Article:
What is meant by Reliability Centered Maintenance?
What is meant by Reliability Centered Maintenance? Reliability Centered Maintenance or RCM an in-depth asset analysis tool used all over the world by a variety of industries. RCM’s primary goal is to identify anything that needs to be done to preserve asset function. This most often takes the form of preventive maintenance tasks, but can include many other options.
How to apply reliability centered maintenance – 7 steps
The 1st step of the process is to determine the functions and performance standards of the asset in its present operating context. This may sound relatively straightforward, but it does take careful consideration to do correctly.
In Step 2, you’ll identify how the asset can fail to fulfill the desired functions. Failures may be classified as partial or complete and may also be hidden or evident.
The 3rd step is to determine what can cause each of the failures identified in step two. Failure modes are events that lead directly to a failure. A tip is to only consider the likely failure modes – those that have occurred in the past or are likely to occur – and make sure you’re writing failure modes with the right level of detail.
Step 4 of the RCM process is to determine what happens after the failure occurs. These failure effects are written as short paragraphs and describe the series of events from a potential failure condition through to a return of normal operation.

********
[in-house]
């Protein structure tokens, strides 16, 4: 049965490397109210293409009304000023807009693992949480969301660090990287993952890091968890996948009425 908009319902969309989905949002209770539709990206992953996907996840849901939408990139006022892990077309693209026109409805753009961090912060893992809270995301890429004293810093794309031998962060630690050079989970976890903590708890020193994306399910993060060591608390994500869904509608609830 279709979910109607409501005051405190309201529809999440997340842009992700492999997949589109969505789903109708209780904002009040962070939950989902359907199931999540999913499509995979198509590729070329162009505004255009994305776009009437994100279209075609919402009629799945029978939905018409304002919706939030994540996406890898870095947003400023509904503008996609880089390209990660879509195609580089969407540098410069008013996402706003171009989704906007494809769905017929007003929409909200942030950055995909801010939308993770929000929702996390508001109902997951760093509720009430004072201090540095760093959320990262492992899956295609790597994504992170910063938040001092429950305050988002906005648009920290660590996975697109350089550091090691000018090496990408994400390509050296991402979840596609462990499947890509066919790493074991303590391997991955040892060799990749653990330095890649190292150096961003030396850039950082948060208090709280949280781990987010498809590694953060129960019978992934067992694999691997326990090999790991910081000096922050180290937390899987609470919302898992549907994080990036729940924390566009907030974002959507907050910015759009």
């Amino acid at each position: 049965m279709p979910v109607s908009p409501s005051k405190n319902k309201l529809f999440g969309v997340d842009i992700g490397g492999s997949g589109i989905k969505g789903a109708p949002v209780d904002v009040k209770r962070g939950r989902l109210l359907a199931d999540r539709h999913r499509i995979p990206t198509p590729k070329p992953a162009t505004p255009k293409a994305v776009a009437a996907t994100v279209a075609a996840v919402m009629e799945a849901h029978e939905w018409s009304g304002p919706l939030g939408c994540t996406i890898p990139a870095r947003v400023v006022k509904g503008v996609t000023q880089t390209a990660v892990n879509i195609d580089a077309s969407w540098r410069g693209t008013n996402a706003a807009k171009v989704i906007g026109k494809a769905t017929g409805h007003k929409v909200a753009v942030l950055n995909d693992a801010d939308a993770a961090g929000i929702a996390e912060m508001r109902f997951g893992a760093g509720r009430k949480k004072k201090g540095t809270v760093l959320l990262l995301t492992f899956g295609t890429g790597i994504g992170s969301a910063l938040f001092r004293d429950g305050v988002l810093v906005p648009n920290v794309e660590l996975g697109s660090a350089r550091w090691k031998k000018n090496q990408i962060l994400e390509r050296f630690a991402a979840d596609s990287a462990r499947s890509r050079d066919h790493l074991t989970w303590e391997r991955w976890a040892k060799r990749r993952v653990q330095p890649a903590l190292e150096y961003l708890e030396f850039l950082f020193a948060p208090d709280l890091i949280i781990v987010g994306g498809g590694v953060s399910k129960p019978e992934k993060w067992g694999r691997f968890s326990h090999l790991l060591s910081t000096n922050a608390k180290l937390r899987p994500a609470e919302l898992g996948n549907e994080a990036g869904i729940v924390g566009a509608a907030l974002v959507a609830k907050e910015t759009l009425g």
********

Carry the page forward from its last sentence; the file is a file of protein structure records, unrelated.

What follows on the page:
Documenting the consequences of the failure is the 5th step of the RCM process in this step, determine if the failure will have safety, environmental, operational or non-operational consequences.
In step 6 we ask what can be done to prevent or predict the failure? Here we may determine we need to do an essential care task or perform an inspection on some frequency.
If we can’t identify a suitable proactive task, we move to the 7th and last step where we select the suitable default action. These can include operate to break down or redesigning the equipment or system. RCM can be a great way to develop your preventive maintenance program. However, it isn’t without drawbacks. RCM takes a team of trained and knowledgeable people’s focused effort to analyze one system.
Is Reliability Centered Maintenance right for your plant?
You need to thoughtfully consider if the time and resources required by RCM may be better used on other efforts at your plant. RCM is one tool that can be used to develop your PM program and when considering if it’s right for you, evaluate if it is technically appropriate and worth doing. Many will agree that RCM is technically appropriate, but it may not be worth doing when compared to other tools like PM/ECCM. Read the article “the RCM Trap”
Download our essential guide to develop your PM program
It’s our experience that in most industries you rarely need to do a full RCM analysis. Equipment that is a good candidate for RCM might include complex equipment or equipment you don’t have a lot of history or experience with. It may also be worth doing RCM on some of your bad actors or highly automated equipment. In most industries, you may want to consider RCM only on about 5% of your assets.
You can have a successful PM program by using the principles of PM/ECCM for the remainder of the 95% of equipment. Whether you decide to document your PM program with PM/ECCM or that the full RCM analysis is needed for your situation, IDCON can help. We provide the knowledgeable guidance that’s needed to make informed decisions on which type of tool best fits your goals.